Recently I've been speaking to various founders on how they are sailing their ship during this pandemic. While there were many interesting stories that came up, one such conversation just stuck with me, and I thought I'll share it.
I asked him, "Your business has been heavily impacted by Coronavirus, how are you keeping up?"
He said: "It feels like I have a bootstrapped startup again. I and my co-founder are back to doing the jobs which we did when we started the company. I'm teaching kids online and my co-founder is doing sales. Every founder talks about the first year being so memorable and fun, and feels like I'm back there, but I'm back there with credible industry knowledge & more resources. It's like I'm getting 2 startups for the price of 1".
I know this sounds easier said than done, but more power to each and everyone out there!! 💪
This conversation was with Akshay, Co-founder of Avanti.
We've recorded the conversation and will be sharing it soon! :)
Experts predict an economic recession that could last anywhere from a few months up to two years. Due to the downturn, venture capitalists are spending most of their time working with their portfolio companies, making sure they have enough runway to stay afloat. In fact, investors are slowing down overall: Angel investors who had money in the stock market — as most do — lost a lot of cash when the market nose-dived in March in the midst of coronavirus panic. While the market has bounced back somewhat, many investors are more cautious of making new deals in the midst of this volatility.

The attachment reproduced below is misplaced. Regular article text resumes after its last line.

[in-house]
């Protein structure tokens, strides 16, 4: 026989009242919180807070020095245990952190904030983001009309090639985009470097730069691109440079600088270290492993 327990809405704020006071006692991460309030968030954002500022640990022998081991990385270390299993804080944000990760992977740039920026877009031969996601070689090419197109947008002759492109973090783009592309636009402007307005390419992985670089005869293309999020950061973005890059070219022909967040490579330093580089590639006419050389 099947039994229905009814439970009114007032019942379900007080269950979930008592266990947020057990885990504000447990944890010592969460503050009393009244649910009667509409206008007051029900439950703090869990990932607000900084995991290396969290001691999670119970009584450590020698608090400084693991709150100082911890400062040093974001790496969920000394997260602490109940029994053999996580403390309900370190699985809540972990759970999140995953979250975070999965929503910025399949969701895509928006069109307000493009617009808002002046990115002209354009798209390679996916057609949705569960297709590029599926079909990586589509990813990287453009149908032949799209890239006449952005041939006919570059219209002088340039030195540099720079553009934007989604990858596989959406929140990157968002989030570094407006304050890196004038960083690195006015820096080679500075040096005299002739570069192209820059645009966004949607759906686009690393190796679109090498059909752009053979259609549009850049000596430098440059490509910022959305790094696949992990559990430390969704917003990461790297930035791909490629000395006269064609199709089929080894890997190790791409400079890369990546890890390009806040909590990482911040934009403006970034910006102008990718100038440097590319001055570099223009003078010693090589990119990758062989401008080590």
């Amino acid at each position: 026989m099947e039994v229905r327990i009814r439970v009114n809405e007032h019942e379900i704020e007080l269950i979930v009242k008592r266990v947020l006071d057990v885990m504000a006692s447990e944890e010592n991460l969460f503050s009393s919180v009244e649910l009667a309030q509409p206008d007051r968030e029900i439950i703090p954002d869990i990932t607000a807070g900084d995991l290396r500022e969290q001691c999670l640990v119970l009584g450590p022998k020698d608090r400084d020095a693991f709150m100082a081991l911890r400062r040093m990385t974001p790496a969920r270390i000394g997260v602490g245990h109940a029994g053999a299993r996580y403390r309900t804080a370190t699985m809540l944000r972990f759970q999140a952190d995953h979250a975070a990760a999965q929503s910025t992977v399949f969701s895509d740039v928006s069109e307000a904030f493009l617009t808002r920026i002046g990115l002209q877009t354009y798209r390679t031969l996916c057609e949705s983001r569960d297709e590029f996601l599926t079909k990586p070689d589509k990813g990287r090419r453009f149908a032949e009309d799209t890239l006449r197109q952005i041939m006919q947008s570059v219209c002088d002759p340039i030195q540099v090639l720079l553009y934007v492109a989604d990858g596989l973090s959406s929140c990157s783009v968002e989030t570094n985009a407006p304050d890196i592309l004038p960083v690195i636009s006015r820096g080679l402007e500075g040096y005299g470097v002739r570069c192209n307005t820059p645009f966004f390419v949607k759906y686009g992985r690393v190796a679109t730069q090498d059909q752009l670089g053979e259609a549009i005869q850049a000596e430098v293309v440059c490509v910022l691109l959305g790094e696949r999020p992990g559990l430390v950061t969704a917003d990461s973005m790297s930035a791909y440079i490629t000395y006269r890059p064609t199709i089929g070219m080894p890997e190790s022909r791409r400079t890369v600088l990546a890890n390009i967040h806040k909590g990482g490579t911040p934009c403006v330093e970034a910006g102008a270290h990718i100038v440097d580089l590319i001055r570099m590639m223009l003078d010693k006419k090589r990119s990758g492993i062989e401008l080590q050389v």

With each passing day, the strip club in downtown Manhattan grew a little emptier. Fewer customers were drinking premium liquor and eating steaks in the plush banquettes; fewer patrons were sitting at the edge of the blue-lit stage; fewer clients were throwing dollar bills at the dancers performing on poles or in their laps. “It felt weird. There was an air of desperation, almost,” Nico, a dancer at the club, told me. As the city slowly woke up to the spread of the coronavirus this spring, so, too, did the dancers at clubs across town, whose work necessitates being physically close to strangers: talking to them, consoling them, and entertaining them.
Early in her career at Facebook, Sheryl Sandberg had a series of conversations with Chamath Palihapitiya, Facebook’s vice president of operations. Palihapitiya was at a crossroads. He had joined Facebook barely a year before, leaving a job as a venture capitalist. Previously, Palihapitiya had been a VP at AOL, the youngest person to hold that position at the company. During his time there, AOL wound up doing a small deal with Facebook that linked AOL Instant Messenger to Facebook’s website. But the biggest outcome of the deal was the connection Palihapitiya formed with Mark Zuckerberg.
In November of 2017, Bytedance acquired for $1 billion. In August of 2018, Bytedance officially rebranded and TikTok into one app. Shortly after, ByteDance raised $3 billion and was valued at ~$75 billion. Analysts estimate its 2019 revenue was anywhere from $16-20 billion, up 100% from 2018. Its market share of the Chinese digital ad market has grown from zero to 22%, up from only 5% in 2017. TikTok has become the best way to create and consume short videos on mobile. It rode the wave of AirPods and audio memes to over 1 billion DAU’s (Daily Active Users), and is likely worth ~$200 billion. This would make it not only the world’s most valuable "startup” but one of the world’s most valuable companies, period.
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